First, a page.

Wellness is a trend that's not going away, and for good reason. When your employees are consciously making choices toward a healthy and fulfilling life, they perform better, are more motivated, and boost the overall morale of the company. It's more than salt lamps and motivational Instagram quotes. In fact, it's something that I have personally made a goal to work on in 2019.

It's clear wellness is the real deal. But a problem arises when wellness is the exclusive onus of employees, and employers do little to nothing to provide resources and encourage their employees to make wellness a priority, both on and off the clock.

Now if you're like me, you're probably thinking something akin to "hey, wait a minute -- I barely have the budget to cover my essentials, why the heck would I spring for an entire wellness program"? Well, here's the kicker -- wellness programs actually do amazing things to your bottom line.

Harvard Business Review reported that, on average, employers who invested in health and wellness initiatives saw $6 in healthcare savings for every dollar invested. Take that to your budget meeting!

So what exactly does workplace wellness look like? Here are four workplace wellness trends in 2019 that you should definitely be paying attention to in the new year.  

Encouraging Employees to Disconnect

Let's be honest, some days we spend more time on our phones than with our significant others. And if an employee wants to answer urgent emails on their commute home or after they put their kids to bed, why should we, as their employer, intervene?

The answer is simple: having a separate work and personal life is crucial to maintaining balance and keeping your employees focused when they come back to work.

It may seem like a brilliant idea to encourage people to be available for clients 24/7, but the reality is that it significantly increases the risk of employee burnout. Instead, encourage your employees to disconnect from their work devices after 5pm. It could be a hard cord to cut, but trust me -- it's worth it.

Making Healthy Snacks Available in the Office

Convenience is a big motivator when it comes to making healthy decisions, so making healthy snacks available as an alternative to that tempting vending machine (super guilty of 3pm Snickers bars over here!) is a great way to encourage wellness in your office. We recently decided to have KIND bars and fresh fruit available in our pantry, and the response has been phenomenal.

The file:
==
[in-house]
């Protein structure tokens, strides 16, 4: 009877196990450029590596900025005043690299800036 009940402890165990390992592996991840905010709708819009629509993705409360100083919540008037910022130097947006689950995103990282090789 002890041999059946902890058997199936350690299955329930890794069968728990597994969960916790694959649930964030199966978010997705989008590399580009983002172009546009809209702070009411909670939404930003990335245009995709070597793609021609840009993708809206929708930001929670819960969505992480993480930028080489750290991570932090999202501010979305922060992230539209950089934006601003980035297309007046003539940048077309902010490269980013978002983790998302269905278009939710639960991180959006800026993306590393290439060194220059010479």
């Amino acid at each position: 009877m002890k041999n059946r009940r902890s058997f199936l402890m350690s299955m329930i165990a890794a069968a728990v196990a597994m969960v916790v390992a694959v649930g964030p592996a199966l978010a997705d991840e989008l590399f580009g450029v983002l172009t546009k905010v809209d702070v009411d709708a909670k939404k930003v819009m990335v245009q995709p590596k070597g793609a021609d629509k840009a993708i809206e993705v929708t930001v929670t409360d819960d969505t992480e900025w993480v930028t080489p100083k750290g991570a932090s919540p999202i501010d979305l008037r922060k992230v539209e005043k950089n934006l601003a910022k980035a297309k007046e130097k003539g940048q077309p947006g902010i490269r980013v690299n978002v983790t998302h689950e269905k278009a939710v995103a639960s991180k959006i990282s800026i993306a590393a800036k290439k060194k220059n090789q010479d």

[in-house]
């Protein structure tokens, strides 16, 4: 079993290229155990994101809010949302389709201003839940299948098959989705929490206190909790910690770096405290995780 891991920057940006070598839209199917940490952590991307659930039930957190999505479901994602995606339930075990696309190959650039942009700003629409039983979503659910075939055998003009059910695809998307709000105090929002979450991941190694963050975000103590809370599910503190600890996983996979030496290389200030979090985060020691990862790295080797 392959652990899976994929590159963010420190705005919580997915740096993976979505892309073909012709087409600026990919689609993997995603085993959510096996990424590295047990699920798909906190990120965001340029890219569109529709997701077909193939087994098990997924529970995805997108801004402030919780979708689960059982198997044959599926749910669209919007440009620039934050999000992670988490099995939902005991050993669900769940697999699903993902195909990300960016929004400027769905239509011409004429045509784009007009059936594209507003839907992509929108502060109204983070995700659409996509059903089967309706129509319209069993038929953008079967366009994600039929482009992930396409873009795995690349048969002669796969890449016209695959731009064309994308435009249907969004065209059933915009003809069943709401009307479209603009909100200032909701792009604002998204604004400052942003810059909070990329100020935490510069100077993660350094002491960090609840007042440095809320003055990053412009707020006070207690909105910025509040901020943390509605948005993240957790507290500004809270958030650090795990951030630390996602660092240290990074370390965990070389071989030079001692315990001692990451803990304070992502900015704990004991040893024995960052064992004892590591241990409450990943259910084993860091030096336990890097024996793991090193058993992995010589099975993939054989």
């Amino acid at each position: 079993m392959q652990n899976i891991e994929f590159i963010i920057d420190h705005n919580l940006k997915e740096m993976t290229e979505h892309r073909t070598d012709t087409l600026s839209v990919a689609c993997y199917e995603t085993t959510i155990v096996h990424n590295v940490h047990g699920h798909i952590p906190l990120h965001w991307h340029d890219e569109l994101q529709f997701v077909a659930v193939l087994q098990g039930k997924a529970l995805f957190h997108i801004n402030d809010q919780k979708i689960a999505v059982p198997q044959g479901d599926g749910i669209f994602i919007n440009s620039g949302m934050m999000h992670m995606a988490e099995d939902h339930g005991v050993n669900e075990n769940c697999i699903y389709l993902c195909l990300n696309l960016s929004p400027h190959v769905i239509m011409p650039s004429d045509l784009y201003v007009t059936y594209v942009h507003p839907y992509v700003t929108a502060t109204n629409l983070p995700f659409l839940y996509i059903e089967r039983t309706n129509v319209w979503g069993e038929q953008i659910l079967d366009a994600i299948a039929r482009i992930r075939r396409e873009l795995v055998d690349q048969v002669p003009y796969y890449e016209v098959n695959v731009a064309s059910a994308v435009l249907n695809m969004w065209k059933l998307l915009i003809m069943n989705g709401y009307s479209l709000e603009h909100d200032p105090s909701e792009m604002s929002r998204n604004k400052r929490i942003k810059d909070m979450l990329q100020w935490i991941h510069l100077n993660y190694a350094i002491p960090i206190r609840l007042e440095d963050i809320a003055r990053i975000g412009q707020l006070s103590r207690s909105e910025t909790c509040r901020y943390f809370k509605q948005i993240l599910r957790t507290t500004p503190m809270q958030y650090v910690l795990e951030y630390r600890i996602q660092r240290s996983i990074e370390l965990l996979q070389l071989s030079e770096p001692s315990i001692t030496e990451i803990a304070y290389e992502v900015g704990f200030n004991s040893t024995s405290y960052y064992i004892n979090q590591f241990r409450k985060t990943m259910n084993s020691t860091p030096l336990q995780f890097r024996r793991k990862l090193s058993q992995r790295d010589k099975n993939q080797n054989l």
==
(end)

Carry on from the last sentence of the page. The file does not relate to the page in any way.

But if your budget doesn't account for adding healthy communal snacks to the kitchen, consider making other healthy food swaps -- for instance, try having healthy catered lunches for office parties instead of greasy extra-large pizzas. Just start somewhere.

Investing in Flexibility

Flexible employment isn't new, and it isn't going away any time soon. If the nature of your work allows for it, consider giving your employees options that work for their lifestyle -- whether it's coming into the office an hour later so that they can drop off their dog at doggy daycare or having them work from home one day a week to ease the headache of their 1.5 hour commute.

Changes like these affect the company very little, but they can make a world of difference to your staff -- plus, it can significantly affect your company's employee retention rate. When people like where they work, they stay longer. There's simply no arguing it.

Switching to Ergonomic and Wellness-Focused Work Stations

I don't want to be the one to say sitting is the new smoking, but sitting is the new smoking. One easy way to promote wellness in the office is to invest a tiny bit of capital into making your employees' work stations more comfortable and pleasant.

This is the time to stifle your inner bargain hunter and avoid cheap plastic office chairs just because they are on clearance. Invest in back-support. Make an effort to provide natural lighting whenever possible. Buy office plants. Consider making the switch to convertible standing desks.

Small changes like these, when added together, can truly make all the difference in upgrading your office culture and promoting a wellness-focused office.

Published on: Jan 16, 2019